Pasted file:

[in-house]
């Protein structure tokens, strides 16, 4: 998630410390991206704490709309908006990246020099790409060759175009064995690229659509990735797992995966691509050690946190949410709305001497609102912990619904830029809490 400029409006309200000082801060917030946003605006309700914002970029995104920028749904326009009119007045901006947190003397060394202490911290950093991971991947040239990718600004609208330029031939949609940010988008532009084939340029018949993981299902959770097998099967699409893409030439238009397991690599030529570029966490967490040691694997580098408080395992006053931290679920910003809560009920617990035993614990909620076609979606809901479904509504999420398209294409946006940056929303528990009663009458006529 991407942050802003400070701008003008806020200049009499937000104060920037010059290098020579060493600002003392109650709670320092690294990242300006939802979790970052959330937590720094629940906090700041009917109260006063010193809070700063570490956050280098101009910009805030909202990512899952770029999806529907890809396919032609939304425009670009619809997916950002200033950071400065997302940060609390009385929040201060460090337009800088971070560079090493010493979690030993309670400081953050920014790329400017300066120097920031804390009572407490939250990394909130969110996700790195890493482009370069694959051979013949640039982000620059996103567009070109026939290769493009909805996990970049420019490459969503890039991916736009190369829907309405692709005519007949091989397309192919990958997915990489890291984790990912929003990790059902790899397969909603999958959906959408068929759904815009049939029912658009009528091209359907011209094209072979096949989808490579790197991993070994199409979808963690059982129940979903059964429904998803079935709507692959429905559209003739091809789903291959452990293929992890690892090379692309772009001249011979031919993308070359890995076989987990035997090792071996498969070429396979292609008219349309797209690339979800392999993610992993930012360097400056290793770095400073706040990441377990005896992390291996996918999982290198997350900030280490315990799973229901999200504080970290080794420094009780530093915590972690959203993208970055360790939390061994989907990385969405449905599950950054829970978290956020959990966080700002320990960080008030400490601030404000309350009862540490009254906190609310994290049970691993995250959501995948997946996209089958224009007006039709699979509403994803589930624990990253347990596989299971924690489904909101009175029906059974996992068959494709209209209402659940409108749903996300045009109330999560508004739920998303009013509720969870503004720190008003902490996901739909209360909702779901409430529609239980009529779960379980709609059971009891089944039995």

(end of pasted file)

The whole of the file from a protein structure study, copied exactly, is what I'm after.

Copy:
[in-house]
């Protein structure tokens, strides 16, 4: 998630410390991206704490709309908006990246020099790409060759175009064995690229659509990735797992995966691509050690946190949410709305001497609102912990619904830029809490 400029409006309200000082801060917030946003605006309700914002970029995104920028749904326009009119007045901006947190003397060394202490911290950093991971991947040239990718600004609208330029031939949609940010988008532009084939340029018949993981299902959770097998099967699409893409030439238009397991690599030529570029966490967490040691694997580098408080395992006053931290679920910003809560009920617990035993614990909620076609979606809901479904509504999420398209294409946006940056929303528990009663009458006529 991407942050802003400070701008003008806020200049009499937000104060920037010059290098020579060493600002003392109650709670320092690294990242300006939802979790970052959330937590720094629940906090700041009917109260006063010193809070700063570490956050280098101009910009805030909202990512899952770029999806529907890809396919032609939304425009670009619809997916950002200033950071400065997302940060609390009385929040201060460090337009800088971070560079090493010493979690030993309670400081953050920014790329400017300066120097920031804390009572407490939250990394909130969110996700790195890493482009370069694959051979013949640039982000620059996103567009070109026939290769493009909805996990970049420019490459969503890039991916736009190369829907309405692709005519007949091989397309192919990958997915990489890291984790990912929003990790059902790899397969909603999958959906959408068929759904815009049939029912658009009528091209359907011209094209072979096949989808490579790197991993070994199409979808963690059982129940979903059964429904998803079935709507692959429905559209003739091809789903291959452990293929992890690892090379692309772009001249011979031919993308070359890995076989987990035997090792071996498969070429396979292609008219349309797209690339979800392999993610992993930012360097400056290793770095400073706040990441377990005896992390291996996918999982290198997350900030280490315990799973229901999200504080970290080794420094009780530093915590972690959203993208970055360790939390061994989907990385969405449905599950950054829970978290956020959990966080700002320990960080008030400490601030404000309350009862540490009254906190609310994290049970691993995250959501995948997946996209089958224009007006039709699979509403994803589930624990990253347990596989299971924690489904909101009175029906059974996992068959494709209209209402659940409108749903996300045009109330999560508004739920998303009013509720969870503004720190008003902490996901739909209360909702779901409430529609239980009529779960379980709609059971009891089944039995």